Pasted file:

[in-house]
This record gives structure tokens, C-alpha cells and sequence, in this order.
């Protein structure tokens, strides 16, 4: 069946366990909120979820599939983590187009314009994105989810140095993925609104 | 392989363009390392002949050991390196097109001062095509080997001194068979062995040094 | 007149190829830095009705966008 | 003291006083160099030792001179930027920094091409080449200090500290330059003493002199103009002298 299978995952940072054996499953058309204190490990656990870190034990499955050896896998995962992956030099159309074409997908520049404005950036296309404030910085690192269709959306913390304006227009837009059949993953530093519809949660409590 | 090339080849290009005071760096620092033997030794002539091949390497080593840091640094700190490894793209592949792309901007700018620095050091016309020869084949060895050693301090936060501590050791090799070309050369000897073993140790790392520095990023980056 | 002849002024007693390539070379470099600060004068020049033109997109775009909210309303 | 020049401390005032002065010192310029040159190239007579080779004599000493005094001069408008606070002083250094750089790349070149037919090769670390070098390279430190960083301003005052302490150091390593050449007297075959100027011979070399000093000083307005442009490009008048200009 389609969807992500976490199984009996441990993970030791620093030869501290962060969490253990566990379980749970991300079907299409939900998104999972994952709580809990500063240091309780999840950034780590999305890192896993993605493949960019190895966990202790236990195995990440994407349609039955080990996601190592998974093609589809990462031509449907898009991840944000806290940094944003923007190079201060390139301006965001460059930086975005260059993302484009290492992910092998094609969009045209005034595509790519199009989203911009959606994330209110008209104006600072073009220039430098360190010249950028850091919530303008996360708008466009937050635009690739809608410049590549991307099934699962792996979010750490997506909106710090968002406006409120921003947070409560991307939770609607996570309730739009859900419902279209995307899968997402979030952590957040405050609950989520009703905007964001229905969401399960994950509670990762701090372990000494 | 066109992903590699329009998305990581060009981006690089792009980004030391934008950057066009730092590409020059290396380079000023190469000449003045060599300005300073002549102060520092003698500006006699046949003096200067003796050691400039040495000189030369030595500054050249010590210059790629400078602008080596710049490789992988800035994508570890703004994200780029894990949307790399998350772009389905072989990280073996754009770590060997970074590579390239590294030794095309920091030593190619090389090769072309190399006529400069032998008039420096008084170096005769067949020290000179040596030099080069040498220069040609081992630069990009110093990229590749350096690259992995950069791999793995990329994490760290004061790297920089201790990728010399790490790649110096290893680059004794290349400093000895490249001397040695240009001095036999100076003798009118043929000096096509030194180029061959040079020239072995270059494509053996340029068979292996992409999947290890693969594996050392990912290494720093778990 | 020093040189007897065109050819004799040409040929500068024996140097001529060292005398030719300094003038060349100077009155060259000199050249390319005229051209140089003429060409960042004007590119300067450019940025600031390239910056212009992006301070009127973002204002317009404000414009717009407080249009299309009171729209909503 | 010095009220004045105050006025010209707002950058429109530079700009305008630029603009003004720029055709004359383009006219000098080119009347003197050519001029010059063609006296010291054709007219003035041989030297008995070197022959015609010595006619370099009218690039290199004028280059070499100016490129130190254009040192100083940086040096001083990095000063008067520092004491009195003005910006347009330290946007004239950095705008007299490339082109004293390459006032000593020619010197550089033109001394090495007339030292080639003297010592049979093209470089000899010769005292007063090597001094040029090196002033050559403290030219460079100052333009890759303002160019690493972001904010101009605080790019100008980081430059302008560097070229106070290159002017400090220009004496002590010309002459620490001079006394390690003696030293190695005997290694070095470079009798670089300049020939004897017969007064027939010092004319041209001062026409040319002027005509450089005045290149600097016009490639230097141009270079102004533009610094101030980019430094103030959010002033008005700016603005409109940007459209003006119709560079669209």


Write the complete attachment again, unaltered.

[in-house]
This record gives structure tokens, C-alpha cells and sequence, in this order.
């Protein structure tokens, strides 16, 4: 069946366990909120979820599939983590187009314009994105989810140095993925609104 | 392989363009390392002949050991390196097109001062095509080997001194068979062995040094 | 007149190829830095009705966008 | 003291006083160099030792001179930027920094091409080449200090500290330059003493002199103009002298 299978995952940072054996499953058309204190490990656990870190034990499955050896896998995962992956030099159309074409997908520049404005950036296309404030910085690192269709959306913390304006227009837009059949993953530093519809949660409590 | 090339080849290009005071760096620092033997030794002539091949390497080593840091640094700190490894793209592949792309901007700018620095050091016309020869084949060895050693301090936060501590050791090799070309050369000897073993140790790392520095990023980056 | 002849002024007693390539070379470099600060004068020049033109997109775009909210309303 | 020049401390005032002065010192310029040159190239007579080779004599000493005094001069408008606070002083250094750089790349070149037919090769670390070098390279430190960083301003005052302490150091390593050449007297075959100027011979070399000093000083307005442009490009008048200009 389609969807992500976490199984009996441990993970030791620093030869501290962060969490253990566990379980749970991300079907299409939900998104999972994952709580809990500063240091309780999840950034780590999305890192896993993605493949960019190895966990202790236990195995990440994407349609039955080990996601190592998974093609589809990462031509449907898009991840944000806290940094944003923007190079201060390139301006965001460059930086975005260059993302484009290492992910092998094609969009045209005034595509790519199009989203911009959606994330209110008209104006600072073009220039430098360190010249950028850091919530303008996360708008466009937050635009690739809608410049590549991307099934699962792996979010750490997506909106710090968002406006409120921003947070409560991307939770609607996570309730739009859900419902279209995307899968997402979030952590957040405050609950989520009703905007964001229905969401399960994950509670990762701090372990000494 | 066109992903590699329009998305990581060009981006690089792009980004030391934008950057066009730092590409020059290396380079000023190469000449003045060599300005300073002549102060520092003698500006006699046949003096200067003796050691400039040495000189030369030595500054050249010590210059790629400078602008080596710049490789992988800035994508570890703004994200780029894990949307790399998350772009389905072989990280073996754009770590060997970074590579390239590294030794095309920091030593190619090389090769072309190399006529400069032998008039420096008084170096005769067949020290000179040596030099080069040498220069040609081992630069990009110093990229590749350096690259992995950069791999793995990329994490760290004061790297920089201790990728010399790490790649110096290893680059004794290349400093000895490249001397040695240009001095036999100076003798009118043929000096096509030194180029061959040079020239072995270059494509053996340029068979292996992409999947290890693969594996050392990912290494720093778990 | 020093040189007897065109050819004799040409040929500068024996140097001529060292005398030719300094003038060349100077009155060259000199050249390319005229051209140089003429060409960042004007590119300067450019940025600031390239910056212009992006301070009127973002204002317009404000414009717009407080249009299309009171729209909503 | 010095009220004045105050006025010209707002950058429109530079700009305008630029603009003004720029055709004359383009006219000098080119009347003197050519001029010059063609006296010291054709007219003035041989030297008995070197022959015609010595006619370099009218690039290199004028280059070499100016490129130190254009040192100083940086040096001083990095000063008067520092004491009195003005910006347009330290946007004239950095705008007299490339082109004293390459006032000593020619010197550089033109001394090495007339030292080639003297010592049979093209470089000899010769005292007063090597001094040029090196002033050559403290030219460079100052333009890759303002160019690493972001904010101009605080790019100008980081430059302008560097070229106070290159002017400090220009004496002590010309002459620490001079006394390690003696030293190695005997290694070095470079009798670089300049020939004897017969007064027939010092004319041209001062026409040319002027005509450089005045290149600097016009490639230097141009270079102004533009610094101030980019430094103030959010002033008005700016603005409109940007459209003006119709560079669209």